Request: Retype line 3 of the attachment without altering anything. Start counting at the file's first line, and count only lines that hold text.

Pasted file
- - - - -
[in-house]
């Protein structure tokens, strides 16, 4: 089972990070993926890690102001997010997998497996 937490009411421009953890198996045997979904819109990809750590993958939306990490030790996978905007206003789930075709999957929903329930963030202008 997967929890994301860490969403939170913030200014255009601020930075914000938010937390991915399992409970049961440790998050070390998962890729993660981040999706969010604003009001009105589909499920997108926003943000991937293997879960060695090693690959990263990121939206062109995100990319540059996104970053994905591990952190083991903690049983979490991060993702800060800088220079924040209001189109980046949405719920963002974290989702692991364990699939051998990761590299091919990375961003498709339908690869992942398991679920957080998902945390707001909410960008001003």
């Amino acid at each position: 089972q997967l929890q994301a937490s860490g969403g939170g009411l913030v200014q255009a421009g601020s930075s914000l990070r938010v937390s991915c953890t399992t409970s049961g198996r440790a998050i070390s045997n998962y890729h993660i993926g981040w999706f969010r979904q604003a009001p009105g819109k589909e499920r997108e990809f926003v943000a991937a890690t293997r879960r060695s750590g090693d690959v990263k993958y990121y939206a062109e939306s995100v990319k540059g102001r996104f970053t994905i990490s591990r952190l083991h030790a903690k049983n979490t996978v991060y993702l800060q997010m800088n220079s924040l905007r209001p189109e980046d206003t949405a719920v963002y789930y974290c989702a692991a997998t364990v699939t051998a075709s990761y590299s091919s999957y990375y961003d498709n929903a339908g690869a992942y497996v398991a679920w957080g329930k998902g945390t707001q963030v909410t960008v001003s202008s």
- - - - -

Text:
């Amino acid at each position: 089972q997967l929890q994301a937490s860490g969403g939170g009411l913030v200014q255009a421009g601020s930075s914000l990070r938010v937390s991915c953890t399992t409970s049961g198996r440790a998050i070390s045997n998962y890729h993660i993926g981040w999706f969010r979904q604003a009001p009105g819109k589909e499920r997108e990809f926003v943000a991937a890690t293997r879960r060695s750590g090693d690959v990263k993958y990121y939206a062109e939306s995100v990319k540059g102001r996104f970053t994905i990490s591990r952190l083991h030790a903690k049983n979490t996978v991060y993702l800060q997010m800088n220079s924040l905007r209001p189109e980046d206003t949405a719920v963002y789930y974290c989702a692991a997998t364990v699939t051998a075709s990761y590299s091919s999957y990375y961003d498709n929903a339908g690869a992942y497996v398991a679920w957080g329930k998902g945390t707001q963030v909410t960008v001003s202008s």